The additional looped member 13 is generally made of a super-elastic alloy wire having a diameter of from 0.05 to 1 mm, preferably, from 0.1 to 0.3 mm, and formed into an ellipse shape with a longitudinal diameter of 2 to 20 mm, preferably, 5 to 10 mm. This looped member 13 is fixed to the rear end of the straight member 11 by adhesion, welding or press-fitting, as shown in FIG. 2. Preferred thickness of the lubricating layer 113 ranges from 0.001 to 0.01 mm.

The thread 2 is generally made of synthetic resin such as polypropylene and joined to the rear end or additional looped member of the guide element 1.

Since the suture thread for intracardiac suture procedure of the present invention includes the thread guide element made of a super-elastic alloy at the tip, the suture thread can be seen more easily through a fluoroscope as compared with the conventional radiopaque suture thread, thus making it easy to sequentially displace the thread across the defect. Further, the guide element has super-elasticity and slipping property, there is no fear of entwining which may occur frequently in the conventional suture thread. In addition, the thread permits smooth suture procedure because of its good slipping property.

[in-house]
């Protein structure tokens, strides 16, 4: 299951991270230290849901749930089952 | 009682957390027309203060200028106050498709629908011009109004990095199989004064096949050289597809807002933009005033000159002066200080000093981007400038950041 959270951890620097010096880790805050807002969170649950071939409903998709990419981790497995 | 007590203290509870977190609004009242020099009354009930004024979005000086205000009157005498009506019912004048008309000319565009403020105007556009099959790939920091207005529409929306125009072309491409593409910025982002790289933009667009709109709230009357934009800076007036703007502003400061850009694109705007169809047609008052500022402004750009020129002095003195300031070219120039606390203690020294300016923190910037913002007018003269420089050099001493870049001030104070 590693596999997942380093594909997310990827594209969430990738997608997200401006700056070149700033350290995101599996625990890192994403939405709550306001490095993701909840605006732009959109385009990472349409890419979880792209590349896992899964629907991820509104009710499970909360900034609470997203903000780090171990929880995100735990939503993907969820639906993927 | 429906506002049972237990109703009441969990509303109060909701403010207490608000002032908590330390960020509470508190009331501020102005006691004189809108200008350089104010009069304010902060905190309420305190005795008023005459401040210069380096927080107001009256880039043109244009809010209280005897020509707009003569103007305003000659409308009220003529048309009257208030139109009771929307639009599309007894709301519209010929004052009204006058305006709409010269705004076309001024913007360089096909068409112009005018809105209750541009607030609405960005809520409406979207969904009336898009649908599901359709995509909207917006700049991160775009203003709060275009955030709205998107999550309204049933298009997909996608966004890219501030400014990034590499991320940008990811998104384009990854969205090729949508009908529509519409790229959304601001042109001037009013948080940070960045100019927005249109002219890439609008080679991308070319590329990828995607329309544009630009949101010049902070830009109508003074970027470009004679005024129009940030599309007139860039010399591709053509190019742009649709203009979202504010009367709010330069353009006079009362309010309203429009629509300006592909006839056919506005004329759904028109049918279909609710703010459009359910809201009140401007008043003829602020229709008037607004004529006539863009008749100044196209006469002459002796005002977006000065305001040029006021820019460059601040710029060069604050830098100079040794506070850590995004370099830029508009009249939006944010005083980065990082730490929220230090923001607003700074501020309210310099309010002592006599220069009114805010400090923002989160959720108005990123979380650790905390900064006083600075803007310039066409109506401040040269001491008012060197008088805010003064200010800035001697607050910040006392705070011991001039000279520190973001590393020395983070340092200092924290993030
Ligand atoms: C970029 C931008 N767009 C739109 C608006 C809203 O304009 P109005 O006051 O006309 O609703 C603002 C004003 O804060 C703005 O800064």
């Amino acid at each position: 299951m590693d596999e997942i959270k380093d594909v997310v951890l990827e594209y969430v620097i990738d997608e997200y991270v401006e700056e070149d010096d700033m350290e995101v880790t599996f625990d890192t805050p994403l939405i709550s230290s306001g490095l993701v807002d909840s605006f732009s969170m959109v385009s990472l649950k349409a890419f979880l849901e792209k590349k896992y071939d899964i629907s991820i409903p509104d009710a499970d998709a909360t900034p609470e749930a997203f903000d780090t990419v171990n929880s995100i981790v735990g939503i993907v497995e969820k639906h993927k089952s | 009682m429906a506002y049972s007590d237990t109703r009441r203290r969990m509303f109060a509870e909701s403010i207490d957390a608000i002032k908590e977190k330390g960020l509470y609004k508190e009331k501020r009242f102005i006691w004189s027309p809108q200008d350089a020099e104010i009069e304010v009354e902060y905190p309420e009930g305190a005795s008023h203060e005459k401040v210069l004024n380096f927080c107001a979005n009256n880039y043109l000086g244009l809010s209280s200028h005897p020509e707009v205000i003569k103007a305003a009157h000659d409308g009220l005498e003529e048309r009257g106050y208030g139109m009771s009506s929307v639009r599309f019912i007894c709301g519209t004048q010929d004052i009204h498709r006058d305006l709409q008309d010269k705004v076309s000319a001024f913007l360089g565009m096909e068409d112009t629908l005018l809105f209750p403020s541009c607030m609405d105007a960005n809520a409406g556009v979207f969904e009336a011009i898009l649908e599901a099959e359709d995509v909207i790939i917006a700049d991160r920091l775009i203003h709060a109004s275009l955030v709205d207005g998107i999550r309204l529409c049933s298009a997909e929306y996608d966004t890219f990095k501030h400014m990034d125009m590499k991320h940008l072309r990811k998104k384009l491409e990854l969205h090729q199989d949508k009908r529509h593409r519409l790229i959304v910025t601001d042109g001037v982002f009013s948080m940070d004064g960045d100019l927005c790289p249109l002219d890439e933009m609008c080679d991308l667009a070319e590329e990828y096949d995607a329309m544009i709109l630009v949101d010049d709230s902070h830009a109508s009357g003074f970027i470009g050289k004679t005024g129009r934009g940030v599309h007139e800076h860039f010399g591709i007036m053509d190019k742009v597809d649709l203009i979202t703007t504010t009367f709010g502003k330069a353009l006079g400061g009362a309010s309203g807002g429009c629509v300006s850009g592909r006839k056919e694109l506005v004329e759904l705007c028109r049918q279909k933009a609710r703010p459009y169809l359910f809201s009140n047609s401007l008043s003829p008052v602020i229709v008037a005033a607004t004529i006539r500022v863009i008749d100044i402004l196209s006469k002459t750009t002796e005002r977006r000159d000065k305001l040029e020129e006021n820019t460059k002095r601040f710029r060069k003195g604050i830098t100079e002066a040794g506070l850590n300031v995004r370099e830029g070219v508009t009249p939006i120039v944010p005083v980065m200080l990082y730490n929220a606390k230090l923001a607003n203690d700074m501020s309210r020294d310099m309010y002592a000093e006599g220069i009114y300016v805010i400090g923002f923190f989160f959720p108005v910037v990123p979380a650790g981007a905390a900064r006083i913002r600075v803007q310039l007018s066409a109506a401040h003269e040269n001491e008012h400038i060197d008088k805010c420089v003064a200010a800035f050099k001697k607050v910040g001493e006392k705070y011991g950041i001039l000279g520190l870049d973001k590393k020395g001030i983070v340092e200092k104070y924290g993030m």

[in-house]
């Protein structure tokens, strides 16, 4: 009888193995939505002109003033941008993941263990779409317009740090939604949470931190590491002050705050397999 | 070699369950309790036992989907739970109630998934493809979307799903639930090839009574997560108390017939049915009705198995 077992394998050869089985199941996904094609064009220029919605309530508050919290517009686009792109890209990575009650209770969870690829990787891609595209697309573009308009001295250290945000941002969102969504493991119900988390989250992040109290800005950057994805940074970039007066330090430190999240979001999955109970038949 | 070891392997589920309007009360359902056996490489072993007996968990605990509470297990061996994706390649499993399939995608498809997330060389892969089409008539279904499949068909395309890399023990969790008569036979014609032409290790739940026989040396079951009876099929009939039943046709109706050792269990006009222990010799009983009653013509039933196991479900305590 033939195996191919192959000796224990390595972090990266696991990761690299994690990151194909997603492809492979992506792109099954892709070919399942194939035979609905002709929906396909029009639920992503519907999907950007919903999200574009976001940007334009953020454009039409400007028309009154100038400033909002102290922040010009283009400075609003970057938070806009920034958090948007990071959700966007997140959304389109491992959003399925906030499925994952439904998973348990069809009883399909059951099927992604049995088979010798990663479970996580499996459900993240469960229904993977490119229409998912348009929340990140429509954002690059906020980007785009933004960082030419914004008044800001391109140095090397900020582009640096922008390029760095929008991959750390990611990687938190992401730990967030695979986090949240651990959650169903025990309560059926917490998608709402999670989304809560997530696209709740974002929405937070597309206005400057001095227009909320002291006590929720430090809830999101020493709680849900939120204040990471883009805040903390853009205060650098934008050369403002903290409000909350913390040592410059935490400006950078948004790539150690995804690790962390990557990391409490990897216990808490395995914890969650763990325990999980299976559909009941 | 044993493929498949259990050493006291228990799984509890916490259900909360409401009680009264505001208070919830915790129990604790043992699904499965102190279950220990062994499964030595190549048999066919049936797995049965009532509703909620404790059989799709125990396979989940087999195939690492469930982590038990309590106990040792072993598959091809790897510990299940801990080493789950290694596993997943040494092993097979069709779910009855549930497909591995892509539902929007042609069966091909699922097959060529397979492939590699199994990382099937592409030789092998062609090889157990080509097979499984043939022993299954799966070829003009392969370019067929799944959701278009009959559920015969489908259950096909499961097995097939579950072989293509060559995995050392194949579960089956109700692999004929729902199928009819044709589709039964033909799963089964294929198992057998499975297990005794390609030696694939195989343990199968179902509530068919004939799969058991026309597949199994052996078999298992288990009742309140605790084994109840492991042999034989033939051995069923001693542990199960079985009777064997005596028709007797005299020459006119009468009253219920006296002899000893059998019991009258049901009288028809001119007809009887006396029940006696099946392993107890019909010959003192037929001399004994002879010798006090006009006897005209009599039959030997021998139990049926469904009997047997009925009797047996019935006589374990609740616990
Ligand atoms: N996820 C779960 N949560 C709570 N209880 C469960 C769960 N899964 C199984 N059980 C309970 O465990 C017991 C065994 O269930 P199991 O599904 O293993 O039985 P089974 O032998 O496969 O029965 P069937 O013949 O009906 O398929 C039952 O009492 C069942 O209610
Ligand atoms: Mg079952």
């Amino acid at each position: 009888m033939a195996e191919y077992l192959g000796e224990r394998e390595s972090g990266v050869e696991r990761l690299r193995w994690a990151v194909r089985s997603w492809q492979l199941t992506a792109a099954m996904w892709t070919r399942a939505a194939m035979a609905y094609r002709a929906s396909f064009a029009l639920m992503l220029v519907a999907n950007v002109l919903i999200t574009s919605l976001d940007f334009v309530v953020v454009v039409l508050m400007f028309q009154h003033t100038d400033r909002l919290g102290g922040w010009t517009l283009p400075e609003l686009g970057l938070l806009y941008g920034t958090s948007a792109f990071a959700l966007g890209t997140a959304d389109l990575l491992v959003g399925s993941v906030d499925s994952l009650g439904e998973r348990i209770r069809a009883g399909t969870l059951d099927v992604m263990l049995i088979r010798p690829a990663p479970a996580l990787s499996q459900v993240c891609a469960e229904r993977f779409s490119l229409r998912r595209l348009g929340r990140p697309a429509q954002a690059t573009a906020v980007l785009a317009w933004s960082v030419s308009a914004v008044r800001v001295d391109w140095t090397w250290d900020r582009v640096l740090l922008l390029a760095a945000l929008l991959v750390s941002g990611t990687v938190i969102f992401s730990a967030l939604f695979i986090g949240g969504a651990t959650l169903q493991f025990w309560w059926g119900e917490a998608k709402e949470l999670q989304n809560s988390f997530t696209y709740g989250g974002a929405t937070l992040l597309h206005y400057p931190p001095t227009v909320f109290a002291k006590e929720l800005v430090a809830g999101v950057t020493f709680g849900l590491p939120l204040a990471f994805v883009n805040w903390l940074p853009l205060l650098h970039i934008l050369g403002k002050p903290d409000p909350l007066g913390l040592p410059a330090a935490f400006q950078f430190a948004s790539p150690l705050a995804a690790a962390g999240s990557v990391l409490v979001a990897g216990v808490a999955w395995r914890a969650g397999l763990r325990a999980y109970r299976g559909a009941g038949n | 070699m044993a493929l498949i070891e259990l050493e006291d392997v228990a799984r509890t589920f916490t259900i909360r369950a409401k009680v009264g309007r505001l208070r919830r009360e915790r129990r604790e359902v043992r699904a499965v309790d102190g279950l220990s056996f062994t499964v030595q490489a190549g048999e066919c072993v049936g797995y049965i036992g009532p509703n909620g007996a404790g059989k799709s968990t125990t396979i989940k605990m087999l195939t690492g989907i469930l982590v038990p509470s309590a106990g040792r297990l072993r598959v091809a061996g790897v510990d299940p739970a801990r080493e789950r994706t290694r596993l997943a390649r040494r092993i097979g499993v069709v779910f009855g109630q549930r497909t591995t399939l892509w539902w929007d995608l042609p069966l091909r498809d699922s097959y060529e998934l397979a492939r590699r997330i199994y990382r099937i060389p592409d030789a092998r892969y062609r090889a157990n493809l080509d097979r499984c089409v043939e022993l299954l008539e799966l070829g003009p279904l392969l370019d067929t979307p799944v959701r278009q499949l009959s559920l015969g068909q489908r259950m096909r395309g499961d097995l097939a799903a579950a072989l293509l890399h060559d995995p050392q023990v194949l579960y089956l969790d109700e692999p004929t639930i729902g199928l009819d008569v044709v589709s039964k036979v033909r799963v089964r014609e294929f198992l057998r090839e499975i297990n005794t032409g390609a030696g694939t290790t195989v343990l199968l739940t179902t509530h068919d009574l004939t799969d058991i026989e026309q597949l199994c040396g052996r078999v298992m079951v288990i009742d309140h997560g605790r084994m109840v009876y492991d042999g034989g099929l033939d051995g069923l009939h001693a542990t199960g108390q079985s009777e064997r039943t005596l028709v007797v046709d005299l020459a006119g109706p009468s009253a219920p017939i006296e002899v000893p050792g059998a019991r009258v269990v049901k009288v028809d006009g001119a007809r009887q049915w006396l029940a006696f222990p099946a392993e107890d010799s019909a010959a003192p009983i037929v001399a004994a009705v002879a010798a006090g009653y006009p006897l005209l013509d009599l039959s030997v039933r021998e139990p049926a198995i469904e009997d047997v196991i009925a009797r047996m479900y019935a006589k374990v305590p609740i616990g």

Although the present invention has been fully described in connection with the preferred embodiments thereof with reference to the accompanying drawings, it is to be noted that various changes and modifications are apparent to those skilled in the art. Such changes and modifications are to be understood as included within the scope of the present invention as defined by the appended claims unless they depart therefrom.

Patent Citations
Cited PatentFiling datePublication dateApplicantTitle
US4950285 *Nov 27, 1989Aug 21, 1990Wilk Peter JSuture device
EP0362113A1 *Aug 29, 1989Apr 4, 1990Eleftherios B. SiderisButtoned device for the transvenous occlusion of intracardiac defects
EP0769272A1 *Oct 17, 1996Apr 23, 1997Nissho CorporationCatheter assembly for intracardiac suture
JPH05237128A * Title not available
JPH09108228A * Title not available
WO1993013712A1 *Jan 21, 1993Jul 22, 1993Univ MinnesotaSeptal defect closure device
Referenced by
Citing PatentFiling datePublication dateApplicantTitle
US6231561Sep 20, 1999May 15, 2001Appriva Medical, Inc.Method and apparatus for closing a body lumen
US6290674Nov 22, 1999Sep 18, 2001Appriva Medical, Inc.Method and apparatus for closing intracardiac septal defects
US6328727Jan 11, 2000Dec 11, 2001Appriva Medical, Inc.Transluminal anastomosis method and apparatus
US6419669Nov 22, 1999Jul 16, 2002Appriva Medical, Inc.Method and apparatus for patching a tissue opening